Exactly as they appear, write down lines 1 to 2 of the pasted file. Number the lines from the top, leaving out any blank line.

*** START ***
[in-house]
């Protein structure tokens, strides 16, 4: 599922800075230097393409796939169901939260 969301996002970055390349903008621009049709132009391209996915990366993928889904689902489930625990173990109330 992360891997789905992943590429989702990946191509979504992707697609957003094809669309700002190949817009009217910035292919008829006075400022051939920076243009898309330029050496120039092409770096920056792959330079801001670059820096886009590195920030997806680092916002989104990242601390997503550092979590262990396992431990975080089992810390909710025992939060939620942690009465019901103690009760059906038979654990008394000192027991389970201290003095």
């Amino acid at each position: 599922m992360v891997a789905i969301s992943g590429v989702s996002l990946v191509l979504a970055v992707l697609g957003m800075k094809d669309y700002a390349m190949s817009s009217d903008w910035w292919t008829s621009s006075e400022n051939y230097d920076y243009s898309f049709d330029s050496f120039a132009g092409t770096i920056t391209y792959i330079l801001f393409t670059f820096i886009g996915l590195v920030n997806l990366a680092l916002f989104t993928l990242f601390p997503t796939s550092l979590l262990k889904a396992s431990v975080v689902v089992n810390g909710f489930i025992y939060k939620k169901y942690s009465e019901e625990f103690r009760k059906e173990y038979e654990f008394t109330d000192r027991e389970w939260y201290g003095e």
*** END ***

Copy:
[in-house]
């Protein structure tokens, strides 16, 4: 599922800075230097393409796939169901939260 969301996002970055390349903008621009049709132009391209996915990366993928889904689902489930625990173990109330 992360891997789905992943590429989702990946191509979504992707697609957003094809669309700002190949817009009217910035292919008829006075400022051939920076243009898309330029050496120039092409770096920056792959330079801001670059820096886009590195920030997806680092916002989104990242601390997503550092979590262990396992431990975080089992810390909710025992939060939620942690009465019901103690009760059906038979654990008394000192027991389970201290003095």